Our Cars: Toyota Prius 1.8 Hybrid Business Edition

24 July 2017: The future is now

The Details

Current mileage 2069 miles
Claimed economy 94.1 mpg
Actual economy 70.1mpg

Volvo recently made the very bold announcement that, from 2019, all of its cars will be electric. Except they won’t. Read beyond the headlines and it becomes clear that Volvo will actually fit a hybrid or mild hybrid system (a posh version of stop/start) to all of its cars from 2019. That’s a bit less messianic.

In Volvo’s defence, it’s a very positive step in the right direction. But Toyota is doing this stuff already and has been for some time, without quite so many grandiose headlines. My Prius is just one of several hybrid models in the current line-up – there’s a RAV4, a Yaris, an Auris and the C-HR hybrid too. Along with the Prius+ and Prius plug-in.

Oh, and that’s before you look at anything from Lexus, Toyota’s luxury arm. Every car it sells in the UK is available with a hybrid engine. Already. And its range of cars is the same size as Volvo’s. And none of the Lexus models on sale today is available with a ‘filthy’ diesel engine either.

In fact, when it comes to diesel power Toyota and Lexus are well ahead of the game. The mainstream media might now be cottoning on to the detrimental effects of diesel fumes but Toyota, quietly, has been turning away from diesel power for years. In fact it even has a car that runs on hydrogen. It's aptly named Mirai, which means future in Japanese. You can read about it here.

XC60-2017-1

Volvo stole the headlines, but really it's playing catch up

You can still get a diesel engine in Toyota commercial vehicles – of course – but most of the diesel engines it sells in its passenger cars are co-developed with BMW. So, despite Toyota being the largest car maker in the world, it doesn't see the point in investing in diesel. That said, from a global perspective, diesel-powered passenger cars are something of a niche restricted largely to Europe.  

But from a personal perspective I can see why Toyota doesn't bother much with diesel. Hybrid power makes absolute sense in the modern day and age – you get smooth, quiet performance, enough pace for motorway driving and fuel economy that matches a diesel, but with fewer harmful emissions and less complexity, since there’s no AdBlue and no DPF.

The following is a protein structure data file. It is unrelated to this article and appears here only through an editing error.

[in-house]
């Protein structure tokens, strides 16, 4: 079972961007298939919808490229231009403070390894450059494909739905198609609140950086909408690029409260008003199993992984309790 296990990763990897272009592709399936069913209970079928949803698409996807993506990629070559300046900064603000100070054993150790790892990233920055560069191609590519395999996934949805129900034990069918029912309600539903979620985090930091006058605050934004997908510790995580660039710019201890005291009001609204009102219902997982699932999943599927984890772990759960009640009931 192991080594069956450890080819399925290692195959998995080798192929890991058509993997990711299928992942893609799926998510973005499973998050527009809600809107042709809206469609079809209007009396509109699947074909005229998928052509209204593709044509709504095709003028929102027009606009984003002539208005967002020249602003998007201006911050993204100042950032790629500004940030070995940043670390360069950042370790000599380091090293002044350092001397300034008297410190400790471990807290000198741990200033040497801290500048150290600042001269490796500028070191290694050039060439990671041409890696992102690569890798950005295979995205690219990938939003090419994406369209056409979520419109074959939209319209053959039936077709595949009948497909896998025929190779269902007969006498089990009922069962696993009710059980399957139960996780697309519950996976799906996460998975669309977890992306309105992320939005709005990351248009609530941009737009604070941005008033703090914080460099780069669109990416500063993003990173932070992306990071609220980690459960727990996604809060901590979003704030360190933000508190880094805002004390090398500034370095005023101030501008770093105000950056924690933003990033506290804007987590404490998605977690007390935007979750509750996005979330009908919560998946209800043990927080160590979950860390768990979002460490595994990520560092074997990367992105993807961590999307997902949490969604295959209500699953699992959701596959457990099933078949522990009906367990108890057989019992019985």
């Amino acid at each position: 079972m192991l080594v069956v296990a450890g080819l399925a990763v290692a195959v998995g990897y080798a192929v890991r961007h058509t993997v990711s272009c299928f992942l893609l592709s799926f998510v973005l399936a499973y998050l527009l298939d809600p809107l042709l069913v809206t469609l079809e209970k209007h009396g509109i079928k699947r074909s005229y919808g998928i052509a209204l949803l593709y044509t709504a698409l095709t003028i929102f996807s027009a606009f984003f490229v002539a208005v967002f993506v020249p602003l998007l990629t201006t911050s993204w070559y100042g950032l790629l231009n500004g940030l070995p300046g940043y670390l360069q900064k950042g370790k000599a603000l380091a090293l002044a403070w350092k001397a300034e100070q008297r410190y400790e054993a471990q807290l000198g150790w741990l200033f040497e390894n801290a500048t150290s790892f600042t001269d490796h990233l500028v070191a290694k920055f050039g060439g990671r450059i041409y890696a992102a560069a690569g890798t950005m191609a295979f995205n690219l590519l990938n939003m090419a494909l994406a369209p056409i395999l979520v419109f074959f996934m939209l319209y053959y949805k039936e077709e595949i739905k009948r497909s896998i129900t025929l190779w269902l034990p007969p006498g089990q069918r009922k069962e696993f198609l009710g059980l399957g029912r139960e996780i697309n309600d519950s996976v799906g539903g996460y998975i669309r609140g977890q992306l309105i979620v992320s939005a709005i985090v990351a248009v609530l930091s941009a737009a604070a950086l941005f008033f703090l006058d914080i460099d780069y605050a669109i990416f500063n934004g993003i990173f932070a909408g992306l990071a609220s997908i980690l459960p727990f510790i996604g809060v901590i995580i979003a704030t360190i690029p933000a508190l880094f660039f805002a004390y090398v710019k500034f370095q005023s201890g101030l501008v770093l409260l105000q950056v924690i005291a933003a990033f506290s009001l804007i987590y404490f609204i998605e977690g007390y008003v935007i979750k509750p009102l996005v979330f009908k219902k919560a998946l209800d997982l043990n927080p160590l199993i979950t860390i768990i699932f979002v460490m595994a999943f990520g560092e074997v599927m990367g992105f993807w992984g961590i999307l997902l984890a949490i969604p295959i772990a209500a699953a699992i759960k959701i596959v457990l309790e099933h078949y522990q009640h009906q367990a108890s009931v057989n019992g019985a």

And yes, I did say “in the modern age” before Mr Angry Commenter, West Sussex comes along to remind me that electric cars exist. I know they do. They - like the Hydrogen-powered Mirai, are just too much of a faff right now, especially because my only parking space is away from my house on the opposite side of the street, so I can’t hook up to the mains.

Volvo may have announced that its range will be electrified before long, but it’s clear they won’t be going all-electric within the next 10 years. And neither will Toyota. But it’s already well along that path – and I’m enjoying the results of its hard work with my Prius. 

« Earlier: Should you spend extra on a plug-in hybrid?     Later: Stupid Park Assist »

Updates
The Prius brand has been around since the year 1997 - so what's changed? And will it be here in another 20 years?
My Prius has Intelligent Park Assist, but it’s often not very intelligent at all. In fact sometimes it doesn't work full stop.
24 July 2017: The future is now
Volvo recently made a big announcement about its electric car future - but Toyota and Lexus are more or less already there.
Is it worth spending an extra £3000 on a plug-in Prius - or should you keep it simple and go for the traditional model?
So far, so good. Looks like you really can drive through six countries on one tank of fuel. Easily. Well done Prius.
John reckons he can get the Prius through the UK, France, Belgium, The Netherlands, Germany and Luxembourg on one tank of petrol.
Every time a journey ends, the Prius scores your eco friendliness in an effort to help reduce fuel consumption.
The Prius isn't a 'driver's car' but that really doesn't matter, because it's so easy to live with.
We welcome the most famous hybrid of them all to our fleet - meet the Toyota Prius. Will it be a welcome addition?
 

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